After years of negotiation and conflict, Algeria tightens its grip on "Djezzy"

After years of negotiation and conflict, Algeria tightens its grip on “Djezzy”

Algeria considers Djezzy Company one of the most important tributaries of the future economic strategy. The company was founded in 2001, when a group of "Orascom Telecom" Owned by Egyptian businessman, Naguib Sawiris, for the second mobile phone license in Algeria.

According to the growth index, the company ended the second quarter of 2022 with transactions of 22.7 billion dinars, an increase of 4.2 percent compared to the same period in 2021..

It closed the first half of 2022 with an income of more than 45.5 billion dinars, with a growth of about 6 percent compared to 2021.

Stations in front of the courts

And before the withdrawal "Fion" Algeria received several requests from foreign dealers, but decided to move forward in the direction of "Pre-emption" Legal, which gave her the full right to acquire all the shares of the company.

In this way, the Algerian government has become the owner of two companies for mobile phone dealers, which raises the problem of competition between the two national companies, and how to manage them and benefit from them in the future..

There are 3 telecommunications companies in Algeria, namely: "requite" And the"mobiles" state-owned, and"ooredoo" A subsidiary of the Kuwait National Telecommunications Company Group.

It is considered "requite" The second company in Algeria in terms of the number of subscribers, covering 95 percent of the entire Algerian territory.

The Algerian government has been through arduous negotiations and legal disputes in order to obtain "requite". The dispute reached the corridors of international courts and the International Center for Settlement of Investment Disputes of the World Bank.

And in 2017, Sawiris lost the arbitration procedure he had filed against the Algerian state, when he demanded $5 billion in damages..

Followed "requite" Before the Algerian court, in the case of tax evasion and illegal transfer of funds.

The Algerian tax authorities imposed on "requite" Tax in the amount of 950 million dollars, representing "tax corrections" Between 2004 and 2009, as well as demanded to pay 1.3 billion dollars for not respecting the Algerian law on foreign currencies.

In the opinion of the economic expert, Hadef, Algeria may turn "Towards opening the capital of Djezzy Company to Algerian investors in the future, to support the strategy of digitizing the Algerian national economy".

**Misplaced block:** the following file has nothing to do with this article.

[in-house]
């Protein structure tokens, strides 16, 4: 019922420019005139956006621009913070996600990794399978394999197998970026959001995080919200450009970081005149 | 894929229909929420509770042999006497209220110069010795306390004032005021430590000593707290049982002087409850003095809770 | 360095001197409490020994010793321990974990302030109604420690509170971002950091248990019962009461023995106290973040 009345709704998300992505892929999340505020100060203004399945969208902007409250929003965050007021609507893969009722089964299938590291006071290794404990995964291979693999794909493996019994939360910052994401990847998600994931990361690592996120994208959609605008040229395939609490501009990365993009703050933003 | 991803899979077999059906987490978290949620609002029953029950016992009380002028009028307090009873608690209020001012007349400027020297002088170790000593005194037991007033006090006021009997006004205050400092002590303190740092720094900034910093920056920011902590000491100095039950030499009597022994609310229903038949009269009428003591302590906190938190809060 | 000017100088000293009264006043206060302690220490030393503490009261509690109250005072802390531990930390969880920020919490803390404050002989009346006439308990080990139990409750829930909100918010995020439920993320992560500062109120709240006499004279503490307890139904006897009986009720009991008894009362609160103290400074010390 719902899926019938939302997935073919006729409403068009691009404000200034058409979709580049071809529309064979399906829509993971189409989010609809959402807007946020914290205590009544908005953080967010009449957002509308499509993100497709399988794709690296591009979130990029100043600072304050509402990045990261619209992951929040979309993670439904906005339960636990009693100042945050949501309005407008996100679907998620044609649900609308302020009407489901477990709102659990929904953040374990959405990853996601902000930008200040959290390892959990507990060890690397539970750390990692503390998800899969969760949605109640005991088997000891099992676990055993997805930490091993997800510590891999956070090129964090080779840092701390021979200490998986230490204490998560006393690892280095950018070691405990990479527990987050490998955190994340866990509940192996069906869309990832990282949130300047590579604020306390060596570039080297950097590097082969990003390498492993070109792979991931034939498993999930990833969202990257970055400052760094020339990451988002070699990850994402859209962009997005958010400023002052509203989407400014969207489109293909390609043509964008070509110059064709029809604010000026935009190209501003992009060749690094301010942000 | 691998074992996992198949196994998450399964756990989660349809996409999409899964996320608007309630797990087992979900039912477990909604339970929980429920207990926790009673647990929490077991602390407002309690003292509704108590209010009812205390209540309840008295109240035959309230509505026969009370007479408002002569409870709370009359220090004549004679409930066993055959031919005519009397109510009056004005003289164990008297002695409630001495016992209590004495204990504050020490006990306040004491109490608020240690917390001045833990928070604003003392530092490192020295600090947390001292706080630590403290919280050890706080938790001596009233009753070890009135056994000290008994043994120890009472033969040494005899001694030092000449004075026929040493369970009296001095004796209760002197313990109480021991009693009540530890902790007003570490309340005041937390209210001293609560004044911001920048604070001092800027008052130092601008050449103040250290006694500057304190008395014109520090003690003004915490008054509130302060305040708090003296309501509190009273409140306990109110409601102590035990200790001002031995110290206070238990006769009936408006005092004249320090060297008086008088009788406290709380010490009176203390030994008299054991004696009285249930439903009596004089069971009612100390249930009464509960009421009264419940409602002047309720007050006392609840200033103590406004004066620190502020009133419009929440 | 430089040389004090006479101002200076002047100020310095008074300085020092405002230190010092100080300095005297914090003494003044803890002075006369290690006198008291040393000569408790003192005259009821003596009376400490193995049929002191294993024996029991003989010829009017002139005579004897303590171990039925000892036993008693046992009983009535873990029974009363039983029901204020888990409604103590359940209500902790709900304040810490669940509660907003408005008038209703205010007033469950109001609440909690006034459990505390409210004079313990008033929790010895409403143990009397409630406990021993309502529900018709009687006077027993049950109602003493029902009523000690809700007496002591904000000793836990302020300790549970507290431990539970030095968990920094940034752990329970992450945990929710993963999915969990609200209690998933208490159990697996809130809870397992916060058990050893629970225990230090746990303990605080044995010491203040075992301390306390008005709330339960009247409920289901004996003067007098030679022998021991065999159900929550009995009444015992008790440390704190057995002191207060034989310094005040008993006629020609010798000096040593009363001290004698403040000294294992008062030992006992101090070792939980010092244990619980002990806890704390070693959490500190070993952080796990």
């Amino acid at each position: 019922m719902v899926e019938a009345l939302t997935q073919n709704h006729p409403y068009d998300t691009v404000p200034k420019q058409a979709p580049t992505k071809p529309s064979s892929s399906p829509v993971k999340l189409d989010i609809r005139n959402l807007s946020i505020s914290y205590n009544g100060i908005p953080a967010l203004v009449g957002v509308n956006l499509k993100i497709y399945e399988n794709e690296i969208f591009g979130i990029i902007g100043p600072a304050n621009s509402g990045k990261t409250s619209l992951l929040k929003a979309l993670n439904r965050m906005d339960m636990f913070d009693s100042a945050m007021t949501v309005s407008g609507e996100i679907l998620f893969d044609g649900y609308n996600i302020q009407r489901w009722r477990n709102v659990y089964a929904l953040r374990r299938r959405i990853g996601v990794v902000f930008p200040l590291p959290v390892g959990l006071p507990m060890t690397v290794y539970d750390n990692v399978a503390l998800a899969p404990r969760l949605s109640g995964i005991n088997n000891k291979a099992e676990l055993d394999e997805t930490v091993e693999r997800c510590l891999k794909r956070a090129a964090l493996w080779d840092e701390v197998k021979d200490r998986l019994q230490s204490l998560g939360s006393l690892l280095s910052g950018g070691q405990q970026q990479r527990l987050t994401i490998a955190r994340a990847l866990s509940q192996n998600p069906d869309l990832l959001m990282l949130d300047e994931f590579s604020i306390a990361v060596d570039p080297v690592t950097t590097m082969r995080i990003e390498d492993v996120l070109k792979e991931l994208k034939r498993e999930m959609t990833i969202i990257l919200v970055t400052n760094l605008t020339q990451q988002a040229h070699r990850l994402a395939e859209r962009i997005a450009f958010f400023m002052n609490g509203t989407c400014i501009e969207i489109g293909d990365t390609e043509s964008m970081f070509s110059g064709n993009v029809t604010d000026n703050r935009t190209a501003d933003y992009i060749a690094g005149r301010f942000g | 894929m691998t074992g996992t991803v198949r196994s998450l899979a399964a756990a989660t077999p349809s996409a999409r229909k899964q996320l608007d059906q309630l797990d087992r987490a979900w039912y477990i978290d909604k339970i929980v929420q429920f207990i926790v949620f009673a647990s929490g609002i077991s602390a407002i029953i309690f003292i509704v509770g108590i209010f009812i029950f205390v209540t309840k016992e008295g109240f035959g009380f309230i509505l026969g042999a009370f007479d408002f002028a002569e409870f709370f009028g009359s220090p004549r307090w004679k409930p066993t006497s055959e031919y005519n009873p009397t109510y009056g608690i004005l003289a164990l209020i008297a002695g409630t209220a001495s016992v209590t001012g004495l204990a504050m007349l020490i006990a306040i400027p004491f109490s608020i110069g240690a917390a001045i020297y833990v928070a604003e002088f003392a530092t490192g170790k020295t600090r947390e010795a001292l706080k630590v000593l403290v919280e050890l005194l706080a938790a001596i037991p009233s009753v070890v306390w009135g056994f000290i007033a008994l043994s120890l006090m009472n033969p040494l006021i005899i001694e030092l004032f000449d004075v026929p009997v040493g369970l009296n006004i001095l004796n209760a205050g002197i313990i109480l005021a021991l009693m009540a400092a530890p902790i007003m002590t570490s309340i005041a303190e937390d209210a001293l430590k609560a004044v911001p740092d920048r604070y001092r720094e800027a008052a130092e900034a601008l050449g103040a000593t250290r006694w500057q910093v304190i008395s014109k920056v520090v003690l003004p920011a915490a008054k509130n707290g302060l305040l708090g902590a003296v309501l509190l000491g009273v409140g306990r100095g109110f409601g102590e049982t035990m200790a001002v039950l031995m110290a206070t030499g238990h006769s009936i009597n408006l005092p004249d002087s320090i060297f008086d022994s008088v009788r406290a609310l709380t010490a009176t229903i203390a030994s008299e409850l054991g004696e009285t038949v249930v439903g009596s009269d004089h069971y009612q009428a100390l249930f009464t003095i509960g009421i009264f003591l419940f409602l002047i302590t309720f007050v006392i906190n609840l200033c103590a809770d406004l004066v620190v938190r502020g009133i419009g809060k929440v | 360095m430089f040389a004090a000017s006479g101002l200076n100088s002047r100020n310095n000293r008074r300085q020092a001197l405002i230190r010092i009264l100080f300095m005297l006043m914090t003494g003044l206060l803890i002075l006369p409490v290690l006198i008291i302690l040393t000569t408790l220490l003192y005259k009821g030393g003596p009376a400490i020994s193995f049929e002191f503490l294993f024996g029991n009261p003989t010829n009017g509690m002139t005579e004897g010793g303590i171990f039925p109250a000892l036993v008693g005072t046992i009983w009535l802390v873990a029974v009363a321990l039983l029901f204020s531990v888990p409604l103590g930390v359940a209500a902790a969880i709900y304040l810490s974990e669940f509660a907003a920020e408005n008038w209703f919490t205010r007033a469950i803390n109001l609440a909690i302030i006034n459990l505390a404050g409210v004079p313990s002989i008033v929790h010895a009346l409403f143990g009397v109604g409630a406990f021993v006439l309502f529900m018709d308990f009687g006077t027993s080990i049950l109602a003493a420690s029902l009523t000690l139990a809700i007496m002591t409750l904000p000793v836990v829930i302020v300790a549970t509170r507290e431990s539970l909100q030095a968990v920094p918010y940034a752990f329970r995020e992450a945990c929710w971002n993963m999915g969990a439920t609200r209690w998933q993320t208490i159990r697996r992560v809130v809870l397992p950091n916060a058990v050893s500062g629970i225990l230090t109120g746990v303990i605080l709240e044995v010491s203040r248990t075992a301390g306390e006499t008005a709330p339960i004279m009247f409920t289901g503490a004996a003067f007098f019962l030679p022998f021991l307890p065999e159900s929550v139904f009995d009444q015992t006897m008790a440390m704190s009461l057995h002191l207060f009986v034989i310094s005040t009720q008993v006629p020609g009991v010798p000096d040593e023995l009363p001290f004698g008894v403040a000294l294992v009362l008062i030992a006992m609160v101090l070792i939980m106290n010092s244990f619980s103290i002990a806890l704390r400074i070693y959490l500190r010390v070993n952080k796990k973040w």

This deal raises many questions about the company’s future "requite" And how the state will deal with the new situation, in which the government has become in control of operators in the telecommunications service.

In this regard, the expert in the field of communication and information and communication technologies, Yunus Gharrar, said that the solution may lie in "The merger of the two companies Jazzy and Mobilis, to create a stronger company from a technical and financial point of view".

But he pointed out that this solution "He will face another legal problem related to the monopoly of the market by one company".

Yunus told the site "Sky News Arabia": "The merger of the two companies is technically possible, but the law prevents one company from monopolizing more than 60 percent of the telecommunications market".

Experts are unanimously agreed that Algeria needs "A strong company to support major economic, political and strategic goals, in light of the prominent trend towards digitizing many sectors, after years of digital delays that Algeria has been suffering from.".

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“Today, we completed the sale of our stake in Djezzy to our Algerian partner, which represents an important step in our strategy to rationalize the group’s expenses,” said Kan Terzioglu, CEO of VEON Group.“.

The deal took place within the framework of the “right of pre-emption”, which grants Algeria access to shares of foreign companies that deal in the Algerian market.

In this way, the Algerian state acquired the company by one hundred percent, after it had owned 51 percent since 2015, where the National Investment Fund of the Algerian state obtained 51 percent of the company’s capital after 3 years of negotiations and more than 4 years of activity, according to to the terms of the agreement, while the VEON Group has since retained responsibility for the management of the company.